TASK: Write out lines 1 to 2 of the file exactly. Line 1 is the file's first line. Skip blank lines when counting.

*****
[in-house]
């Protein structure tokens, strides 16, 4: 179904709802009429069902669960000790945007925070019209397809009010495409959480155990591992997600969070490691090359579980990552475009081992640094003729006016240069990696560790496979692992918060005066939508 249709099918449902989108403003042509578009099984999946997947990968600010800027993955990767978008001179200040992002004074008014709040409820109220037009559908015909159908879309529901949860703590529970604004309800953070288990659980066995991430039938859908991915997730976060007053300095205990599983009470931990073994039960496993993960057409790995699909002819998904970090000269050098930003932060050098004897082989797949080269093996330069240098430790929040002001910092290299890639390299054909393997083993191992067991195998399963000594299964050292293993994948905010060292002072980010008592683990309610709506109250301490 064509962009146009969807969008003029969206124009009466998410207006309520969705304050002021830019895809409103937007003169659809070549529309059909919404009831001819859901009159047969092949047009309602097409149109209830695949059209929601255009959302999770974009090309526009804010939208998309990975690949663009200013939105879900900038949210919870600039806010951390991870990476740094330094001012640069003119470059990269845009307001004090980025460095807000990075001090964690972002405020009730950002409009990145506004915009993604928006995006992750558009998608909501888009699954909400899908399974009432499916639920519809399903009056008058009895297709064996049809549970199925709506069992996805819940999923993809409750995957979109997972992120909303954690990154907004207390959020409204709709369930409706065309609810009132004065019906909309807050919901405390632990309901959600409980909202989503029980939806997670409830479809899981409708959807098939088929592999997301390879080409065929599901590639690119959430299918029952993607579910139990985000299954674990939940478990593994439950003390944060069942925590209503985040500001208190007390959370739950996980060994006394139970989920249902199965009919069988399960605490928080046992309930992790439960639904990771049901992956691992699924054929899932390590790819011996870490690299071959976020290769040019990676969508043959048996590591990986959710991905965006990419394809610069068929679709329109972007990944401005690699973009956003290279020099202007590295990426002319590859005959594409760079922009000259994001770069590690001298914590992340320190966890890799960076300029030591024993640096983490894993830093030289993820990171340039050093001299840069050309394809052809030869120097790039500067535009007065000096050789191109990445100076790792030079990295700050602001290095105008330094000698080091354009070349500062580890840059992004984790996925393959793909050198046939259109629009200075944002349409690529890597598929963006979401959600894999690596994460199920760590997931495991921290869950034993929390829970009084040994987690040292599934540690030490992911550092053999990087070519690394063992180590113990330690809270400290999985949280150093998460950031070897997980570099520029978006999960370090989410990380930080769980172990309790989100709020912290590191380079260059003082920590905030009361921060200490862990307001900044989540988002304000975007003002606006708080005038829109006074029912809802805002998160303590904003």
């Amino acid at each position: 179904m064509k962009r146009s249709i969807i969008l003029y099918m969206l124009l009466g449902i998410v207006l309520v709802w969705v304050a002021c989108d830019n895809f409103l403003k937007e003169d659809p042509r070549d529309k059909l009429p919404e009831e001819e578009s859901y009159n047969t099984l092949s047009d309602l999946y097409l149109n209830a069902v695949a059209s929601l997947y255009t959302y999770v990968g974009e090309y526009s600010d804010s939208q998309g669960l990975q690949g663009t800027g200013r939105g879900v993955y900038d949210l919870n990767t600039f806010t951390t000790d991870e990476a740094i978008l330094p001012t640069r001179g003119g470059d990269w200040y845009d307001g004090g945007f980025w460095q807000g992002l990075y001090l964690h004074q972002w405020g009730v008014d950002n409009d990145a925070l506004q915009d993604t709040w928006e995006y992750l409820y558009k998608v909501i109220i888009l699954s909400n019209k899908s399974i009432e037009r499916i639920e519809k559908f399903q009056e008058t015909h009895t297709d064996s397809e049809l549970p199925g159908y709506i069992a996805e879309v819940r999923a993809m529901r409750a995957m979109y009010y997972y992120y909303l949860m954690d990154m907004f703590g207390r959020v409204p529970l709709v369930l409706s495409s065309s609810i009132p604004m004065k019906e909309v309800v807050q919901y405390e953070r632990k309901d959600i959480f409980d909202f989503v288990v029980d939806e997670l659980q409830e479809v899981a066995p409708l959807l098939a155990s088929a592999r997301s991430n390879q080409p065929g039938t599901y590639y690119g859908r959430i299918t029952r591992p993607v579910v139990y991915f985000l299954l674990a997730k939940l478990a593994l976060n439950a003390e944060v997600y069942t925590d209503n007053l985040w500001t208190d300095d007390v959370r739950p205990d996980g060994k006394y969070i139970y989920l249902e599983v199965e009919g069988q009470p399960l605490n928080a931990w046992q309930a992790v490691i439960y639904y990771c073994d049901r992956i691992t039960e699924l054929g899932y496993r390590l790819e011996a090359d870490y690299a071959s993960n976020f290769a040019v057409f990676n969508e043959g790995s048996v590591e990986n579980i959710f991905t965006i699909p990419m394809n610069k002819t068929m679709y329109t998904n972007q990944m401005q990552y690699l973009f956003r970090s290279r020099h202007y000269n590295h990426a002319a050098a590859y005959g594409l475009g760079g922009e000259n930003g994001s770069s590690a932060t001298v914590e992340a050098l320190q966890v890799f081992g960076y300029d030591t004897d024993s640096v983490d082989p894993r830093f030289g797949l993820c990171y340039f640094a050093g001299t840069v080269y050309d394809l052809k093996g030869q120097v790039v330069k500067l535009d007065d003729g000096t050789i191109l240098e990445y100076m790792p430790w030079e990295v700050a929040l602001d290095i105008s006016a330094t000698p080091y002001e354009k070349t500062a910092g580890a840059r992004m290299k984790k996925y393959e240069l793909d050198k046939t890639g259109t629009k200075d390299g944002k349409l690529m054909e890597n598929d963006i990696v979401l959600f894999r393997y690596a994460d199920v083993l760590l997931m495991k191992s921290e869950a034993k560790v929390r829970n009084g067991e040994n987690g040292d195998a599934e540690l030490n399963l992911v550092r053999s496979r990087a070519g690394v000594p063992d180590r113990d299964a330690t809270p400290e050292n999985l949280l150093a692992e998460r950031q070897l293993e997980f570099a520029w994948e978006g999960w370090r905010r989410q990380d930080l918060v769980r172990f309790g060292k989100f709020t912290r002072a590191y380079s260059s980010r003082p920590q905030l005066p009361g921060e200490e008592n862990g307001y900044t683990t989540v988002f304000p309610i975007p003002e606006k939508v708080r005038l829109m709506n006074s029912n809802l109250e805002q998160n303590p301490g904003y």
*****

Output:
[in-house]
């Protein structure tokens, strides 16, 4: 179904709802009429069902669960000790945007925070019209397809009010495409959480155990591992997600969070490691090359579980990552475009081992640094003729006016240069990696560790496979692992918060005066939508 249709099918449902989108403003042509578009099984999946997947990968600010800027993955990767978008001179200040992002004074008014709040409820109220037009559908015909159908879309529901949860703590529970604004309800953070288990659980066995991430039938859908991915997730976060007053300095205990599983009470931990073994039960496993993960057409790995699909002819998904970090000269050098930003932060050098004897082989797949080269093996330069240098430790929040002001910092290299890639390299054909393997083993191992067991195998399963000594299964050292293993994948905010060292002072980010008592683990309610709506109250301490 064509962009146009969807969008003029969206124009009466998410207006309520969705304050002021830019895809409103937007003169659809070549529309059909919404009831001819859901009159047969092949047009309602097409149109209830695949059209929601255009959302999770974009090309526009804010939208998309990975690949663009200013939105879900900038949210919870600039806010951390991870990476740094330094001012640069003119470059990269845009307001004090980025460095807000990075001090964690972002405020009730950002409009990145506004915009993604928006995006992750558009998608909501888009699954909400899908399974009432499916639920519809399903009056008058009895297709064996049809549970199925709506069992996805819940999923993809409750995957979109997972992120909303954690990154907004207390959020409204709709369930409706065309609810009132004065019906909309807050919901405390632990309901959600409980909202989503029980939806997670409830479809899981409708959807098939088929592999997301390879080409065929599901590639690119959430299918029952993607579910139990985000299954674990939940478990593994439950003390944060069942925590209503985040500001208190007390959370739950996980060994006394139970989920249902199965009919069988399960605490928080046992309930992790439960639904990771049901992956691992699924054929899932390590790819011996870490690299071959976020290769040019990676969508043959048996590591990986959710991905965006990419394809610069068929679709329109972007990944401005690699973009956003290279020099202007590295990426002319590859005959594409760079922009000259994001770069590690001298914590992340320190966890890799960076300029030591024993640096983490894993830093030289993820990171340039050093001299840069050309394809052809030869120097790039500067535009007065000096050789191109990445100076790792030079990295700050602001290095105008330094000698080091354009070349500062580890840059992004984790996925393959793909050198046939259109629009200075944002349409690529890597598929963006979401959600894999690596994460199920760590997931495991921290869950034993929390829970009084040994987690040292599934540690030490992911550092053999990087070519690394063992180590113990330690809270400290999985949280150093998460950031070897997980570099520029978006999960370090989410990380930080769980172990309790989100709020912290590191380079260059003082920590905030009361921060200490862990307001900044989540988002304000975007003002606006708080005038829109006074029912809802805002998160303590904003």